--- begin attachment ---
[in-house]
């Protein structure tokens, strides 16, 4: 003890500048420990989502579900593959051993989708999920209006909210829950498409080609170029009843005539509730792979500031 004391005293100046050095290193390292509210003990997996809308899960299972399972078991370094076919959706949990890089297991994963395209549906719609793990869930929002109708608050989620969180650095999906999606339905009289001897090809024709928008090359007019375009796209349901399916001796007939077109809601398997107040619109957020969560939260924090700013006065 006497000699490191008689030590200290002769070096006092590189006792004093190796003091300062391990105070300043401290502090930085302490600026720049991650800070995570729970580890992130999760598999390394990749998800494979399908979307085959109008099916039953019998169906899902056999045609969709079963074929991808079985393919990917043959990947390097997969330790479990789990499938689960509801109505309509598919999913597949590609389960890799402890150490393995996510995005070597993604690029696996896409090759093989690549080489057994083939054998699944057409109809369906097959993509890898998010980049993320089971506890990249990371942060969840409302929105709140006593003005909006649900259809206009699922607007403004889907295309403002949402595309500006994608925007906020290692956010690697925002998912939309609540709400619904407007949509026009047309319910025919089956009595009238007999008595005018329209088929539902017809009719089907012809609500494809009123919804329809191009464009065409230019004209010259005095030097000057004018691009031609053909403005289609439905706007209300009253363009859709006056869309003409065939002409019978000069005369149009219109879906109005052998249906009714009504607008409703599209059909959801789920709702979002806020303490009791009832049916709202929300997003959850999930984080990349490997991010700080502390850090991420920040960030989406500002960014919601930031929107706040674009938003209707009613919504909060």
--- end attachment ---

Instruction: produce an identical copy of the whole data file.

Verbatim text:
[in-house]
């Protein structure tokens, strides 16, 4: 003890500048420990989502579900593959051993989708999920209006909210829950498409080609170029009843005539509730792979500031 004391005293100046050095290193390292509210003990997996809308899960299972399972078991370094076919959706949990890089297991994963395209549906719609793990869930929002109708608050989620969180650095999906999606339905009289001897090809024709928008090359007019375009796209349901399916001796007939077109809601398997107040619109957020969560939260924090700013006065 006497000699490191008689030590200290002769070096006092590189006792004093190796003091300062391990105070300043401290502090930085302490600026720049991650800070995570729970580890992130999760598999390394990749998800494979399908979307085959109008099916039953019998169906899902056999045609969709079963074929991808079985393919990917043959990947390097997969330790479990789990499938689960509801109505309509598919999913597949590609389960890799402890150490393995996510995005070597993604690029696996896409090759093989690549080489057994083939054998699944057409109809369906097959993509890898998010980049993320089971506890990249990371942060969840409302929105709140006593003005909006649900259809206009699922607007403004889907295309403002949402595309500006994608925007906020290692956010690697925002998912939309609540709400619904407007949509026009047309319910025919089956009595009238007999008595005018329209088929539902017809009719089907012809609500494809009123919804329809191009464009065409230019004209010259005095030097000057004018691009031609053909403005289609439905706007209300009253363009859709006056869309003409065939002409019978000069005369149009219109879906109005052998249906009714009504607008409703599209059909959801789920709702979002806020303490009791009832049916709202929300997003959850999930984080990349490997991010700080502390850090991420920040960030989406500002960014919601930031929107706040674009938003209707009613919504909060």